Differential Diagnoses: Only new diagnosis at first visit: IVDD based on presence of CP deficits and crossed extensor reflex in rear; At future visits an acute on chronic ear infection was addressed.

Definitive (or Putative) Diagnosis (or Diagnoses): IVDD, osteoarthritis, diabetes mellitus, recurrent urinary tract infections, allergic otitis and skin disease, and cognitive dysfunction

Acupuncture Treatments: Bonnie is seen weekly at this time. At her first visit she was fairly nervous so the following points were chosen: GV 20 & 14, BL 16-20 & 23-25. I also did some grade 1-2 mobilization of spine and pelvic/sacrum, tail traction, therapeutic laser and massage of shoulders and latissimus (bilateral). We discussed adding electroacupuncture at a future date. Second visit: Grade 1-2 mobilization of spine and pelvic/sacrum, tail traction, GV 20, 14, 4 and Bai Hui; BL 18-21, 24-25, BL 54 & 62; ST 36 & 34 (L), PC 6 & LI 11 (L), laser and massage trigger points in latissimus and shoulders (bilateral). Third visit: similar to previous visit but able to do ST 36, PC 6 and LI 11 (bilateral). Fourth visit: similar to previous but added Bafeng on right hind (not able to get to left hind due to patient position). 5th visit: Patient was seen during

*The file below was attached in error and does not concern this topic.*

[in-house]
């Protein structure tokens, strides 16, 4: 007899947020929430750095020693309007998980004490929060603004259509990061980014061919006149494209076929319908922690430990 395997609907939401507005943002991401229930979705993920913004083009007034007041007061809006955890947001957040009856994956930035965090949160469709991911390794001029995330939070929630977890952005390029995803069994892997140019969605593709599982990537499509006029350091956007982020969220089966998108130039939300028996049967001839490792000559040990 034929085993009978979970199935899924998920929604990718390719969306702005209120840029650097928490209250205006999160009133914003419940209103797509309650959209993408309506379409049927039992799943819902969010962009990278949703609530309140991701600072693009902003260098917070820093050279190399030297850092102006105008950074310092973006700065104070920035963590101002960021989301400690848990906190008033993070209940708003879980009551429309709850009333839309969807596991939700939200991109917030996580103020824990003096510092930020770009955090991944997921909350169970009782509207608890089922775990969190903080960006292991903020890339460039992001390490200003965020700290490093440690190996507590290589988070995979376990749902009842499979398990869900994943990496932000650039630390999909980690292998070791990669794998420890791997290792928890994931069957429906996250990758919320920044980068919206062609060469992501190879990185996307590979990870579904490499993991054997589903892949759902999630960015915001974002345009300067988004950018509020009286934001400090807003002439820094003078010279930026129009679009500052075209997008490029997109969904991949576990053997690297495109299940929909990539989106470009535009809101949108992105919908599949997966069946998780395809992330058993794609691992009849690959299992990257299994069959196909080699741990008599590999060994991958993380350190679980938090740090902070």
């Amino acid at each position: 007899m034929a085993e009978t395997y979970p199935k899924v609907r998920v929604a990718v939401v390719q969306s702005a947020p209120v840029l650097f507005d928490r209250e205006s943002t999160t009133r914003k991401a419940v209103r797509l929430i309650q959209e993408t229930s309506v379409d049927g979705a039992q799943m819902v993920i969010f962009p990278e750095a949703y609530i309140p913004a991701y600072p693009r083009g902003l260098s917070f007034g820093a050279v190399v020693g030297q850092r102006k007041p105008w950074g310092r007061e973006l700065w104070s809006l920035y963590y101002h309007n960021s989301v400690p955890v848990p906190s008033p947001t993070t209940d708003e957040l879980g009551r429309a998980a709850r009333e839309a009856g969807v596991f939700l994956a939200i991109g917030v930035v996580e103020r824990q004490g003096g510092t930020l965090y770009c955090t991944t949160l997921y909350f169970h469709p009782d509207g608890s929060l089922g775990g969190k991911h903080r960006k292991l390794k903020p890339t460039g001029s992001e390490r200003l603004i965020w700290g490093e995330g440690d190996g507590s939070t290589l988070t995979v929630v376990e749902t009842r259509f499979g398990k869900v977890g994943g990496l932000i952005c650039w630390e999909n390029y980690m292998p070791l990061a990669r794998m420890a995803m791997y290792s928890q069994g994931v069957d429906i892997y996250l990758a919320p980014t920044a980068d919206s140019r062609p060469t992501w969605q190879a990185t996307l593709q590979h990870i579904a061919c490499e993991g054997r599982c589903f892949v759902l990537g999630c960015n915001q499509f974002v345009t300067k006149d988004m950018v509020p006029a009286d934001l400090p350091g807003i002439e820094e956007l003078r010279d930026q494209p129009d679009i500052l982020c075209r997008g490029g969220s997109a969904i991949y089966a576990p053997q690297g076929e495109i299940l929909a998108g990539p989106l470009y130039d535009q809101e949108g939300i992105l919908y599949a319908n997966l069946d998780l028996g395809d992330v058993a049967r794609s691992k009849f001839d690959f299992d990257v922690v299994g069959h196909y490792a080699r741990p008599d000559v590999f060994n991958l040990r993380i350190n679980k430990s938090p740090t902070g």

past week for severe otitis externa and superficial pyoderma – being treated topically by another vet. Acupoints chosen were similar to previous but added surround the dragon for both ears (TH 21, SI 19, GB 2, TH 17, GB 20).

Outcomes, Discussions, and References: Bonnie is an interesting case because she has such a variety of conditions and it was a challenge to try to find points that addressed multiple issues, simultaneously. Acupuncture is an ideal treatment for her because you can address both the myofascial and orthopedic/neurologic conditions, as well as the the internal endocrine, GI and genito-urinary issues at the same time. In general, her owner feels that she is less ataxic and is much more comfortable than prior to treatment. Additionally, she is eating well despite currently being on oral antibiotics which her owner says almost always causes gastritis. As a future goal, I would like to help more with her otitis and allergic skin disease. She is already on a hypoallergenic food and takes Apoquel. I have considered using the laser on her ears the next time she gets an infection and have discussed ear cleaning.

Rogers, P. A., A. M. Schoen, and J. Limehouse. “Acupuncture for immune-mediated disorders. Literature review and clinical applications.” Problems in veterinary medicine 4.1 (1992): 162-193.
Takahashi, Toku. “Acupuncture for functional gastrointestinal disorders.” Journal of gastroenterology 41.5 (2006): 408-417.
Sánchez-Araujo, Max, and Alfredo Puchi. “Acupuncture prevents relapses of recurrent otitis in dogs: a 1-year follow-up of a randomised controlled trial.” Acupuncture in Medicine (2011): acupmed2576.
Chan, Wing-wah, et al. “Acupuncture for general veterinary practice.” Journal of Veterinary Medical Science 63.10 (2001): 1057-1062.
Hayashi, Ayne Murata, Julia Maria Matera, and Ana Carolina Brandão de Campos Fonseca. “Evaluation of electroacupuncture treatment for thoracolumbar intervertebral disk disease in dogs.” Journal of the American Veterinary Medical Association 231.6 (2007): 913-918.